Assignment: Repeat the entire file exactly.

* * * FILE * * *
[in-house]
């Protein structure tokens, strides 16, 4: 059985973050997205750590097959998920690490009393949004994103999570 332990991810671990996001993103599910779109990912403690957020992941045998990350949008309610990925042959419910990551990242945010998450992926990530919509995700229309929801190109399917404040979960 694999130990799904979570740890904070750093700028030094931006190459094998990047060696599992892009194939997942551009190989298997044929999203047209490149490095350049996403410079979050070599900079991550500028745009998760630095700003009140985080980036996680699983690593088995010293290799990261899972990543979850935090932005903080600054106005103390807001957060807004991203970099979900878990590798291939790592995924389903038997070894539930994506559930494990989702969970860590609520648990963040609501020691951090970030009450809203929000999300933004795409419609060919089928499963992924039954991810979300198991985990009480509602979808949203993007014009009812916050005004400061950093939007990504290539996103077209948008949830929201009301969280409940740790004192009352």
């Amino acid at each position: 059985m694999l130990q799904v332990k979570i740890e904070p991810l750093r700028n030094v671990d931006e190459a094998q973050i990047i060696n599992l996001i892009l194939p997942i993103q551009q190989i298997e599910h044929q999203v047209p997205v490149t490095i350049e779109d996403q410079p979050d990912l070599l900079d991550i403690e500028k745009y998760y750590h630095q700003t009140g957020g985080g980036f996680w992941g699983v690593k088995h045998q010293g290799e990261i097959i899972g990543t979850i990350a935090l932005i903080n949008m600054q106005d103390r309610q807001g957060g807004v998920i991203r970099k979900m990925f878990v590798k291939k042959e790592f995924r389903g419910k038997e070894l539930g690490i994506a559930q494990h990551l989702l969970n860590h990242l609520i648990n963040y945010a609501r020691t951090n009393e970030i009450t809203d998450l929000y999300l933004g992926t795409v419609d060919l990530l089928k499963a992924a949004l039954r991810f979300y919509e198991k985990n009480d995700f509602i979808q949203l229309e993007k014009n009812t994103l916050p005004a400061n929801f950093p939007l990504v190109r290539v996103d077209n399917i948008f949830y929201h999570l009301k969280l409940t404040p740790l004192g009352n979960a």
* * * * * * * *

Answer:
[in-house]
């Protein structure tokens, strides 16, 4: 059985973050997205750590097959998920690490009393949004994103999570 332990991810671990996001993103599910779109990912403690957020992941045998990350949008309610990925042959419910990551990242945010998450992926990530919509995700229309929801190109399917404040979960 694999130990799904979570740890904070750093700028030094931006190459094998990047060696599992892009194939997942551009190989298997044929999203047209490149490095350049996403410079979050070599900079991550500028745009998760630095700003009140985080980036996680699983690593088995010293290799990261899972990543979850935090932005903080600054106005103390807001957060807004991203970099979900878990590798291939790592995924389903038997070894539930994506559930494990989702969970860590609520648990963040609501020691951090970030009450809203929000999300933004795409419609060919089928499963992924039954991810979300198991985990009480509602979808949203993007014009009812916050005004400061950093939007990504290539996103077209948008949830929201009301969280409940740790004192009352």
């Amino acid at each position: 059985m694999l130990q799904v332990k979570i740890e904070p991810l750093r700028n030094v671990d931006e190459a094998q973050i990047i060696n599992l996001i892009l194939p997942i993103q551009q190989i298997e599910h044929q999203v047209p997205v490149t490095i350049e779109d996403q410079p979050d990912l070599l900079d991550i403690e500028k745009y998760y750590h630095q700003t009140g957020g985080g980036f996680w992941g699983v690593k088995h045998q010293g290799e990261i097959i899972g990543t979850i990350a935090l932005i903080n949008m600054q106005d103390r309610q807001g957060g807004v998920i991203r970099k979900m990925f878990v590798k291939k042959e790592f995924r389903g419910k038997e070894l539930g690490i994506a559930q494990h990551l989702l969970n860590h990242l609520i648990n963040y945010a609501r020691t951090n009393e970030i009450t809203d998450l929000y999300l933004g992926t795409v419609d060919l990530l089928k499963a992924a949004l039954r991810f979300y919509e198991k985990n009480d995700f509602i979808q949203l229309e993007k014009n009812t994103l916050p005004a400061n929801f950093p939007l990504v190109r290539v996103d077209n399917i948008f949830y929201h999570l009301k969280l409940t404040p740790l004192g009352n979960a």